14:00 Patrick O’Keefe: That’s a great point. You must be farther ahead than a lot of companies because of how Fitbit works as a device, right? You’re connecting to this Fitbit account, and then you’re probably encouraging them to connect to Facebook, and connect to Twitter, and connect to these other platforms. Then you probably know their e-mail, and you might know their phone number, so you probably have a really good data set, at least more so than a lot of companies.
14:17 Allison Leahy: Completely, we have a huge advantage being a connected device and individuals compelled to use their real identity on our service as well. The Fitbit friend network and families, people do want to present themselves as themselves, which makes it easier in the community, but also it does make it easier to unify and understand that whole customer lifecycle as well. Whereas, if we sold a toaster, probably it can be a lot more challenging.
14:49 Patrick O’Keefe: Unless it was a smart toaster, mind you. If it was a smart toaster, just maybe… No.
14:54 Allison Leahy: I don’t use a toaster enough, but could definitely use a smart toaster. [chuckle] But Jay is absolutely, he’s not wrong with that, I think even though we do have an advantage, there are individuals who are very eager to get a response, so they will tweet us. And then in their tweet, they’ll say, “And I posted on your community.” Or in their support case, they’ll mention that they posted on the community. One of the things we have done, and this is actually one of the studies we did early on, which was really compelling to me, and actually something I almost didn’t even expect, but we looked at essentially two things. We took the unique ID, so in this case, let’s just call it the e-mail of the customer, and essentially on a timeline, would plot out when did they contact support. And if they joined the community, what their contact rate to our traditional support channels was after that date.
15:44 Allison Leahy: And there was actually one individual who contacted our support center multiple times a month, and then when the community launched, joined the community, and only contacted the support center once after that when he was having trouble resetting his password. So if you take that example, which is extremely successful and not the norm, but if you take that example, you can see that community there actually did absorb a lot of engagement. And they’re a prime example of somebody who really just wants an outlet to talk about their experience with the product, and ask maybe some of those more technically complicated questions actually that are even difficult for a support center to answer, but potentially, not so difficult for your engineering or tech savvy community members to answer. We haven’t run that study in a while, but that is something we are able to do essentially, so look at volume of contacts to the support center versus engagement on the community and volume of contacts to the support center after the community registration event occurs.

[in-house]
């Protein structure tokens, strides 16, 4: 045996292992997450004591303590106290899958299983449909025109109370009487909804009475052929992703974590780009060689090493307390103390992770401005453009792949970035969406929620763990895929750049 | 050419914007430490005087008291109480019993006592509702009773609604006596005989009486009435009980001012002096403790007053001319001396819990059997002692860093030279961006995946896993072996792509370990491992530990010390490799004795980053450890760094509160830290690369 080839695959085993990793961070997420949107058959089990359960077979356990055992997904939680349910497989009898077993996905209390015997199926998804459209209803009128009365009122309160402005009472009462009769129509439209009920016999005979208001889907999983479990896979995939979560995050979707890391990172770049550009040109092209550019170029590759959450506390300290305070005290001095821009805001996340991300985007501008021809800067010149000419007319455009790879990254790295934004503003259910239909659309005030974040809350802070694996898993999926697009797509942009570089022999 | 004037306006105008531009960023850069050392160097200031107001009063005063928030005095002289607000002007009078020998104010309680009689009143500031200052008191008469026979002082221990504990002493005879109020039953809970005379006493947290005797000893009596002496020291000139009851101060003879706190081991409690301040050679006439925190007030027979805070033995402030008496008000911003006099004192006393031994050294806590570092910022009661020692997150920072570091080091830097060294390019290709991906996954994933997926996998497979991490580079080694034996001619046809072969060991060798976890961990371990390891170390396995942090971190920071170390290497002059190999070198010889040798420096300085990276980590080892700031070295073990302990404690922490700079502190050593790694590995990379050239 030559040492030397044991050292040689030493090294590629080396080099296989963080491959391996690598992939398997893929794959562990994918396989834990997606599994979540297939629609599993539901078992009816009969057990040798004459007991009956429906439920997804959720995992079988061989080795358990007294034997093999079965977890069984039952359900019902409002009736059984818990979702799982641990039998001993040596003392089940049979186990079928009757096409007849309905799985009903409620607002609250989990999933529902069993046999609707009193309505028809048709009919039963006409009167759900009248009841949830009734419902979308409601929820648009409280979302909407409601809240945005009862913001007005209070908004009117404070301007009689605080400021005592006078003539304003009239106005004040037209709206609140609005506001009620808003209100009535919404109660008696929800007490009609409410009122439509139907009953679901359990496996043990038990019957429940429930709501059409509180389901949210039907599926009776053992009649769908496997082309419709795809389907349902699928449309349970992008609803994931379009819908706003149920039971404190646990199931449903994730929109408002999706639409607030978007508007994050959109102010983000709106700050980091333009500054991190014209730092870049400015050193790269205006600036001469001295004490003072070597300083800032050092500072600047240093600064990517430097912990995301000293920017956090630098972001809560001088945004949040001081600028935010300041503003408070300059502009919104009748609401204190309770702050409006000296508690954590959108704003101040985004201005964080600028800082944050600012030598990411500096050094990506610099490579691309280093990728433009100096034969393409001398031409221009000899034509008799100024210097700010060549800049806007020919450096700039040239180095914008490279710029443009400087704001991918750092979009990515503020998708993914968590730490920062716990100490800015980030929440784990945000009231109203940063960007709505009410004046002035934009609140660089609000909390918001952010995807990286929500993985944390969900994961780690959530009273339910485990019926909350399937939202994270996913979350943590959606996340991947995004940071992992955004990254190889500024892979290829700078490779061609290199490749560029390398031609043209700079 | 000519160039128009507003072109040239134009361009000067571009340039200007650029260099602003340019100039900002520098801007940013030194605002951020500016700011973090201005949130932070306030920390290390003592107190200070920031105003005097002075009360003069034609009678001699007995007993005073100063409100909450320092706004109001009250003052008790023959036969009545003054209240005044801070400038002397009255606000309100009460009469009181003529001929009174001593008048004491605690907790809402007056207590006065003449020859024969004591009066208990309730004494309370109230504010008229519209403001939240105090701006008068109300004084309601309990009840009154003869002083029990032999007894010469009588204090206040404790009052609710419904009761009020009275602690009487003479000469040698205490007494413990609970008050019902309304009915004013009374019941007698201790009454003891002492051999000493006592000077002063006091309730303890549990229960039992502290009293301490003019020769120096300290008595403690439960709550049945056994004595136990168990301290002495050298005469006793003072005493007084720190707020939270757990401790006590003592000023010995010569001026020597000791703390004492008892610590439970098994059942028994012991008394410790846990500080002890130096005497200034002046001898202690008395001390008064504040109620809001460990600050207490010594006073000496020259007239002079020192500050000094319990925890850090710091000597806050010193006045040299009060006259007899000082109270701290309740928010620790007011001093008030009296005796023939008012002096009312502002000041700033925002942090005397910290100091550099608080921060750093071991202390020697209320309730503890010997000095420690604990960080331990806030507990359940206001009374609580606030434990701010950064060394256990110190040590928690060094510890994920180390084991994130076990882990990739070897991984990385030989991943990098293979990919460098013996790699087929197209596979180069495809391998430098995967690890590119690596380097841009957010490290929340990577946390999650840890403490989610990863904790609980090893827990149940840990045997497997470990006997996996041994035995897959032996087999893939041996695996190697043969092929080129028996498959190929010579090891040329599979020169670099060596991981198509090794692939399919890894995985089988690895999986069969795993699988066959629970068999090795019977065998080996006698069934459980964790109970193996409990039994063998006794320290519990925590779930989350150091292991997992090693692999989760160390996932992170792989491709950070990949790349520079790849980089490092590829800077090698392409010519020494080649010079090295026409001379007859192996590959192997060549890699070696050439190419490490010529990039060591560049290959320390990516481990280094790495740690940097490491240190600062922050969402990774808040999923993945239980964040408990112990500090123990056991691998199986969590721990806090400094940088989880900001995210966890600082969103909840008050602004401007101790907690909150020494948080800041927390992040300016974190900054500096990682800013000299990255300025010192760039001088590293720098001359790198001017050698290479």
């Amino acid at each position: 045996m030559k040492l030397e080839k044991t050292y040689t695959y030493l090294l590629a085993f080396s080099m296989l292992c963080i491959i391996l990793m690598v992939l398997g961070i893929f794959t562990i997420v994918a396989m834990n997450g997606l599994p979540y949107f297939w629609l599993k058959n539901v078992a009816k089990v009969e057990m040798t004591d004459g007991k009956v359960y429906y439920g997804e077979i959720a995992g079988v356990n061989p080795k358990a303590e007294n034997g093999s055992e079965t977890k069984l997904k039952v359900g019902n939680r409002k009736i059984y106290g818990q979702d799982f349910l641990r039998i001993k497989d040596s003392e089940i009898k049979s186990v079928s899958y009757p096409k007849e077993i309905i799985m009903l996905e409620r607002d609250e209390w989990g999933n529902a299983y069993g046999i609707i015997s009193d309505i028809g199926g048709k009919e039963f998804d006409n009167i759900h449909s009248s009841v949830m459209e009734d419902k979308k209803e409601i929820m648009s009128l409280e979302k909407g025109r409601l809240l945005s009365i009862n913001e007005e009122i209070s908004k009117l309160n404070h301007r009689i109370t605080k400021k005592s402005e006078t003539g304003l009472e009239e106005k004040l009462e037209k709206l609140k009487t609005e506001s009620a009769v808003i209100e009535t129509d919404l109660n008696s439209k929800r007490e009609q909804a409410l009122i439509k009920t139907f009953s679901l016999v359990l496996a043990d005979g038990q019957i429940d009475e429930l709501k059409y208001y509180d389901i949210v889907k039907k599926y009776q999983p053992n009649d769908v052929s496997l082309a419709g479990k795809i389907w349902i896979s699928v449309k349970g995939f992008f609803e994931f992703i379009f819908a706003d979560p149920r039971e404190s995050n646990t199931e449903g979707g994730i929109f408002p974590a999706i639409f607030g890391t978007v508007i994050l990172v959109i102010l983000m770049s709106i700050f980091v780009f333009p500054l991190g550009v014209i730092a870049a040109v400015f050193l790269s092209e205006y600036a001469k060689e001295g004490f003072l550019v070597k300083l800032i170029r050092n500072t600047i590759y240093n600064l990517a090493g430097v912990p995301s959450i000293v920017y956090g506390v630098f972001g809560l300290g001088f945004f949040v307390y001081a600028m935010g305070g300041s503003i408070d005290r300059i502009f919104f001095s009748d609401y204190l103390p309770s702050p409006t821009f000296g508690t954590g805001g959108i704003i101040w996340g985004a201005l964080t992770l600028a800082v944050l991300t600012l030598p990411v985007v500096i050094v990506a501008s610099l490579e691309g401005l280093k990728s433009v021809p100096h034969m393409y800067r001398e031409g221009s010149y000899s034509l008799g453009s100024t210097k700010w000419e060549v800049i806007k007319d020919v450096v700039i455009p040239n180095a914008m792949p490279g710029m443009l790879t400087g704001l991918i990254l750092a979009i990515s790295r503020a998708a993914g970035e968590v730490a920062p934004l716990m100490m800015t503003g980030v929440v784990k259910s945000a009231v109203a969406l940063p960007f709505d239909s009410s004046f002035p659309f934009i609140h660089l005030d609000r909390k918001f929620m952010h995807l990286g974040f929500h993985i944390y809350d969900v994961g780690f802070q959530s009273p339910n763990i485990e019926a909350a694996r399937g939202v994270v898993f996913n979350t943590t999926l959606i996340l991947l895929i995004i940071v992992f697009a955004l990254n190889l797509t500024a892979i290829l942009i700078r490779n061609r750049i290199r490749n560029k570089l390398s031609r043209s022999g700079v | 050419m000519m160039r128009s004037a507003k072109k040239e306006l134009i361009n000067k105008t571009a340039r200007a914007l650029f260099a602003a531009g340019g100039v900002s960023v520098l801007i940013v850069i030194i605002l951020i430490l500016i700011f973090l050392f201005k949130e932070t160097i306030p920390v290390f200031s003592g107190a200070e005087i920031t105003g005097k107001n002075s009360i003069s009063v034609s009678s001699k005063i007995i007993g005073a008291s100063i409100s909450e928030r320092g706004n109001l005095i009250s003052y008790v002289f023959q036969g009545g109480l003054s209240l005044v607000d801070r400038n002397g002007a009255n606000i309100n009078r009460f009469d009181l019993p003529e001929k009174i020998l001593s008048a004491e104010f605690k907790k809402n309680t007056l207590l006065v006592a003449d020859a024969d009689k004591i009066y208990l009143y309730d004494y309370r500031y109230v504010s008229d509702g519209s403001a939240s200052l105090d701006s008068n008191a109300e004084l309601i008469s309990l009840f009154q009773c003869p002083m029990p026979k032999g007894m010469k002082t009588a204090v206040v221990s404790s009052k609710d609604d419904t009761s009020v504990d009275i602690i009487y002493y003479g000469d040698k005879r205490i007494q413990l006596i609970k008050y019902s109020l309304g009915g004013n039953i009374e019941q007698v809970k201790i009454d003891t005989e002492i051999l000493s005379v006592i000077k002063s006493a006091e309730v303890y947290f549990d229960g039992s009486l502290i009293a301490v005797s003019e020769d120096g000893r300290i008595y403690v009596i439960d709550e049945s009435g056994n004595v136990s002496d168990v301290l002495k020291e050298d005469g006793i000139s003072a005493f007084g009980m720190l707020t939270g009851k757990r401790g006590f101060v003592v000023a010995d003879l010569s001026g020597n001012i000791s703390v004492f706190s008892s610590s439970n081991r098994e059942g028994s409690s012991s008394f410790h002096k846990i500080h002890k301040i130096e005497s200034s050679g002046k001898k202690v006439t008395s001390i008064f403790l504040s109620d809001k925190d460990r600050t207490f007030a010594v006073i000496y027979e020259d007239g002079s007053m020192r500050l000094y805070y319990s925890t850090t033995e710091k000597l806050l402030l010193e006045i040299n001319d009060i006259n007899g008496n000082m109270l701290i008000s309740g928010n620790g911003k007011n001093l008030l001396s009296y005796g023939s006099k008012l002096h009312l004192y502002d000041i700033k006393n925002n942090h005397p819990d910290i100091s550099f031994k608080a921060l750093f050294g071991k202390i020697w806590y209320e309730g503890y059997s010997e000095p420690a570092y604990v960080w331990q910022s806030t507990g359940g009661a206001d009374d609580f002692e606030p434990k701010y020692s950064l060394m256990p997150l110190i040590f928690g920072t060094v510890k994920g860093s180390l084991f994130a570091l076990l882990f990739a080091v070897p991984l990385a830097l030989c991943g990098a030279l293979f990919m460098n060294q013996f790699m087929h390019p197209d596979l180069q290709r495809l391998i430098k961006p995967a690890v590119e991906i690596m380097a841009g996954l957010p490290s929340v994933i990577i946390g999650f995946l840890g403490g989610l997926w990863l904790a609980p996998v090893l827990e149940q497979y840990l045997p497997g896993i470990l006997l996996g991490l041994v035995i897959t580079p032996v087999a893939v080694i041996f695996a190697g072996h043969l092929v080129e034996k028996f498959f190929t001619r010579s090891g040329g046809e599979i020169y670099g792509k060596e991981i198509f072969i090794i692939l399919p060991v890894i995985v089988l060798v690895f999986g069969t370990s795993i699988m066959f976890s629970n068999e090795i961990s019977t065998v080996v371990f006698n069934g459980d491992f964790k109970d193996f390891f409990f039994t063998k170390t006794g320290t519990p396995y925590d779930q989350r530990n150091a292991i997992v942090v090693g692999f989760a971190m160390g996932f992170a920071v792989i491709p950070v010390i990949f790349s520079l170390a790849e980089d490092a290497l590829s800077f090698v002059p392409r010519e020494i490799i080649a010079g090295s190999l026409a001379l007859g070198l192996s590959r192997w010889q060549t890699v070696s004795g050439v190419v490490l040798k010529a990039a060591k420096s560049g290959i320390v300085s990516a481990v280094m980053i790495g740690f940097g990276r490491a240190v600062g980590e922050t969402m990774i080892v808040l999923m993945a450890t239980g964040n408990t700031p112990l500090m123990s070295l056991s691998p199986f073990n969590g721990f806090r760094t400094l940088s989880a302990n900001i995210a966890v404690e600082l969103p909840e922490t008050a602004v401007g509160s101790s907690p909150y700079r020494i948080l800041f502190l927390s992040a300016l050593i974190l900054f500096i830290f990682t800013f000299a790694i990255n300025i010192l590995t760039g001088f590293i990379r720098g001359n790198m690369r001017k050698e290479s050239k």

16:48 Patrick O’Keefe: And you mentioned to me that you’re working on a community to CRM connector that will enable you to escalate community posts into support cases. And I have to believe that that will help with those efforts as well.
16:58 Allison Leahy: Yes, one of the things we’re really interested in is making the community the first point of contact for a customer. So there are a lot of benefits to this, and I think number one is our community members. I mean there’s the whole phenomenon of word of mouth. And what we really pride ourselves on in the Fitbit community is creating an environment where people not only feel free to express themselves and be vulnerable with whatever their challenge is with the technology, or their challenges with meeting their health and wellness goals might be, but also provide them with enough instruction to get them going on their way. And so that type of safe space becomes a known entity, so you kind of know the experience you’re going to get when you visit the community versus maybe you’re not so sure if the answer you get from a support center might be the right one for you, or this whole owner’s troubleshooting series, so we wanna cut that out. And we have a great support center, so I wouldn’t necessarily… If people want to contact our support center, I definitely encourage them do so.